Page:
Max Mihelich is guest-posting for Ed Frauenheim today.
It's my first time at the Society for Human Resource Management annual convention. And I have to admit, initially, it was overwhelming to be surrounded by thousands of people seeking all kinds of information on how to better manage their employers' human capital.
The individual booths hoping to attract those thousands ranged from laid back to absolutely confusing—I'm thinking about you, booth with a man dressed up like Willy Wonka. And you, too, booth with giant 'Despicable Me 2' characters. How these movie characters relate to HR is lost on me.
I drifted across the exposition floor for a couple of hours, stopping by the more "normal" vendor booths, accumulating a nice, useless cache of swag and speaking with the individuals working the various product displays.
The employment law firms that showed up for the convention kept it grounded in reality. Their presence acted like a counterweight against the absurdity of over-the-top vendor booths and beckoning movie characters, serving as a reminder of the more-pressing issues facing employers. Issues like immigration reform.
I had the chance to sit in on a briefing with two representatives from SHRM and its affiliate American Council on International Personnel about immigration reform. It was refreshing to listen to somebody talk about something that could actually affect employers sometime soon, as opposed to another bland spiel about the next great innovation in HR.
According to the immigration reform experts, the United States' ability to remain competitive in the global economy is strongly linked to the passage of the proposed immigration reform bill currently being discussed in the U.S. Senate. Lynn Shotwell, ACIP's executive director, said the current bill will give employers and different classes of workers easier access to both permanent and temporary visas—Greencards and H-1B visas, respectively. For example, the bill proposes increasing the minimum amount of H-1B visas to 110,000 for a given year, with the potential to reach 180,000.
The increase in both kinds of visas is intended to alleviate the large vacancies affecting the tech industry. "By 2018 there will be more than 230,000 advanced degree STEM jobs that will not be filled, even if every new U.S. STEM graduate finds a job," according to an ACIP pamphlet on immigration reform.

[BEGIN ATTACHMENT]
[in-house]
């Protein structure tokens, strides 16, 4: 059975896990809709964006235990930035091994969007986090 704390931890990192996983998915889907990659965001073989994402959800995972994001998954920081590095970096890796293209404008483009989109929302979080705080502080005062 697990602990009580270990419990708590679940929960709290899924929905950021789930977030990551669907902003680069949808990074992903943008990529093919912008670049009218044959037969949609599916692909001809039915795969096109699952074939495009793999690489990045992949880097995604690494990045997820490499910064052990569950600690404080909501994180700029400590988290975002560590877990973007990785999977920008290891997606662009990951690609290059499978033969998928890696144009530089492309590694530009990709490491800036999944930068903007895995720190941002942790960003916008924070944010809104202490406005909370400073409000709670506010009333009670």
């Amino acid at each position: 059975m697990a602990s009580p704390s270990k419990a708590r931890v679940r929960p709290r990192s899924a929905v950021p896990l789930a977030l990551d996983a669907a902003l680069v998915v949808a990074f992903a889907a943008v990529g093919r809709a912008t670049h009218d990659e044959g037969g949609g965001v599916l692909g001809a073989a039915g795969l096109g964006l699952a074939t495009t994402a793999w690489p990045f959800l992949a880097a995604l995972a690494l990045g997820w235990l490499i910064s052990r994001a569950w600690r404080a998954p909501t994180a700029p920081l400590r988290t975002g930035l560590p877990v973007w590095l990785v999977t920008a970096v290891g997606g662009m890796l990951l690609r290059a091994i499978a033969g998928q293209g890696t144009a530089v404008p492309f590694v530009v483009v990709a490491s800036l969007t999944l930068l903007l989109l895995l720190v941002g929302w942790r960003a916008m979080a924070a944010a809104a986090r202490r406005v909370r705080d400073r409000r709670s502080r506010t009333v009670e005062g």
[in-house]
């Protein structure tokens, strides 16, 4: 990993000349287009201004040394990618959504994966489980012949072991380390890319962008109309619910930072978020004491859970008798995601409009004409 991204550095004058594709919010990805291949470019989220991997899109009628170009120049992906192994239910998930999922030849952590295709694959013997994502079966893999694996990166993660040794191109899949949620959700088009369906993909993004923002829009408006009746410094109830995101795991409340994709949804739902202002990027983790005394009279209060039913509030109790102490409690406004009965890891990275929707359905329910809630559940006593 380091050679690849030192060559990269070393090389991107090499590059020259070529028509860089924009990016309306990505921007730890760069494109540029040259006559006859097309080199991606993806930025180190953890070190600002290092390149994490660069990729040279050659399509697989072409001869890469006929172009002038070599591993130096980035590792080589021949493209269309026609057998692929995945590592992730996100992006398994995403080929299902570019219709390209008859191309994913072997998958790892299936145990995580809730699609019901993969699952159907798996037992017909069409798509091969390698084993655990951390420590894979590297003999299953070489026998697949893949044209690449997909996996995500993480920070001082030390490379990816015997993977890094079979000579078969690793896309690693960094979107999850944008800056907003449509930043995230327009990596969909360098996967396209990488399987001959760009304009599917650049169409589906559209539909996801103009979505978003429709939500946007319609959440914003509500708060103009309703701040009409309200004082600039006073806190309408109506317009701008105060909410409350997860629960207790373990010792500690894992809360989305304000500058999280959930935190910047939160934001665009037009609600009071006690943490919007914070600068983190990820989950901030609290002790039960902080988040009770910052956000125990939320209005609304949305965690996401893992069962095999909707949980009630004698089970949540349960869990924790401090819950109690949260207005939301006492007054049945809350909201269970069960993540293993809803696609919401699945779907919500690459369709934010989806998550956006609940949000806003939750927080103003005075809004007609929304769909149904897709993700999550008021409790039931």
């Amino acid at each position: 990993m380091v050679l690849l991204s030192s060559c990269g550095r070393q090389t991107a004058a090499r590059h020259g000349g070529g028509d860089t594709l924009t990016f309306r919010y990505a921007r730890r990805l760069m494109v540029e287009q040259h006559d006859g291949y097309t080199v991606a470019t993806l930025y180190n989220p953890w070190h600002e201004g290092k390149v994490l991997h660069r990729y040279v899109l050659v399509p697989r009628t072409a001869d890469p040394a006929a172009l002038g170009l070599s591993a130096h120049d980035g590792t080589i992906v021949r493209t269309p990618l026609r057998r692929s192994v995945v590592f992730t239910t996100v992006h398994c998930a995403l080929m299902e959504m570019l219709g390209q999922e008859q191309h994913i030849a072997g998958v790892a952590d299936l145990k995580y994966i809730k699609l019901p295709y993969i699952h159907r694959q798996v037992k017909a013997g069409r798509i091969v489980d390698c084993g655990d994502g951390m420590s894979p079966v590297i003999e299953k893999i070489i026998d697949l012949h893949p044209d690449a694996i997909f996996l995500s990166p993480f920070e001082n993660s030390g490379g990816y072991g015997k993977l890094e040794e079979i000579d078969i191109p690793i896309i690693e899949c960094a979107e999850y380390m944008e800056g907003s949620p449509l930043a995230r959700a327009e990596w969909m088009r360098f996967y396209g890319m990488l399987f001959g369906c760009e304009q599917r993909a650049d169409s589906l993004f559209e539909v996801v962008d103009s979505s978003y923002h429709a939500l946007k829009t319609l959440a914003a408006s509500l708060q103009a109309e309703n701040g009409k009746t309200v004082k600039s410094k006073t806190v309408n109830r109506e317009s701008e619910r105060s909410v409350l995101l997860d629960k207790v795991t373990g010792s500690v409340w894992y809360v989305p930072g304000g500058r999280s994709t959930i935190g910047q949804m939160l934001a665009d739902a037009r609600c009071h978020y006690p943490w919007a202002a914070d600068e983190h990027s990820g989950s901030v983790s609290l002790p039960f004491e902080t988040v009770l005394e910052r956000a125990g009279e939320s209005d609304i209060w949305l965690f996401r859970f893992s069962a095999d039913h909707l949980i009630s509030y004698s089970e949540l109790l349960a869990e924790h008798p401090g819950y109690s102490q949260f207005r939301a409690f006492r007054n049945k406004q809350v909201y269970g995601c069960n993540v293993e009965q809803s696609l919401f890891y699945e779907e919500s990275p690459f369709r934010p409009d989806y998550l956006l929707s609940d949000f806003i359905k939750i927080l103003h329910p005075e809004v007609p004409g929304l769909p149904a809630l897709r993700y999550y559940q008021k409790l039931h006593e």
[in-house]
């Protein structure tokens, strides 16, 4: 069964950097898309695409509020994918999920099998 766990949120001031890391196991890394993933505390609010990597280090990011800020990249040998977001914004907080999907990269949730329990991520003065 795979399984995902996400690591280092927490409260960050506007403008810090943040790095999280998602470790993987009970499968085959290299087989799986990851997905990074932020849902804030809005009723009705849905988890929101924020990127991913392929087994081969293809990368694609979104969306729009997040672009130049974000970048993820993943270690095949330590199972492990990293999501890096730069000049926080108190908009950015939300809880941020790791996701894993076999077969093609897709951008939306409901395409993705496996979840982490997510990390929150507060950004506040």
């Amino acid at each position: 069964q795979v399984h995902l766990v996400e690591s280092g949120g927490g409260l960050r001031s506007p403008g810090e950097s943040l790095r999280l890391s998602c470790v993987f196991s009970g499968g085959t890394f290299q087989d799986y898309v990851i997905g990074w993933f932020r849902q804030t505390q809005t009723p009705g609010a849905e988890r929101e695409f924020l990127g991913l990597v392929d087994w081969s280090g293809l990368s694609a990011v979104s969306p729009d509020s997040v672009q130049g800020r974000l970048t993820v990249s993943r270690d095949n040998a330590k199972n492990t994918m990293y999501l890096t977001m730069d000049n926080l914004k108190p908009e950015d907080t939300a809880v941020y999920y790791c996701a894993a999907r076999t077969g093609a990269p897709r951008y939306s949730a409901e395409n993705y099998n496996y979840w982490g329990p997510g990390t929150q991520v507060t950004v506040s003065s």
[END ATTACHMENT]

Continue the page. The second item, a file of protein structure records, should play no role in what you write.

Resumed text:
While most experts I've talked to on this subject are generally pessimistic about the passage of some kind of immigration reform, Mike Aitken, SHRM's vice president of government affairs, said, "We have the best shot at comprehensive immigration reform since 1986," when Congress passed the Immigration Reform and Control Act.
Aitken's area of expertise is the bill's proposal to expand the use of E-Verify. While he says the current bill is attempting to correct the Immigration Reform and Control Act of 1986's failure on E-Verify, he said the current bill isn't doing enough to correct the old bill's failure.
Aitken and Shotwell both said they wish the current bill would make E-Verify completely electronic instead of the multistep process currently found in the bill. Under the proposed law, employers will still need to fill out a paper I-9 in addition to running the identification of an application through the electronic E-Verify system.
According to Aitken, the paper I-9 can cause major headaches for employers.
"We've had members sanctioned and fined on the I-9s for not writing out the full state's name, for example. So it's not really a knowingly hired violation, it's a paperwork violation. We think if you went to an entirely electronic system, you'd take care of a lot of that. And it'd be more efficient for the employer and the employee," Aitken said.
When asked why the immigration reform bill would require a paper I-9 to be filed by employers, Aitken replied, "The government likes to have paperwork."
The ACIP is hoping the Senate amends its E-Verify provision in a way that would make it completely electronic. Aitken and Shotwell both mentioned the immigration reform bill being devised in the House includes such a provision.
Personally, it seems like it would be a lot easier to have a completely electronic employment verification system and to do away with the paper I-9 forms, as it sounds like they carry a good deal of risk for employers even when they fill them out in good faith that their candidate is allowed to work in the U.S. However, it seems employers are going to be stuck with the paperwork for some time to come.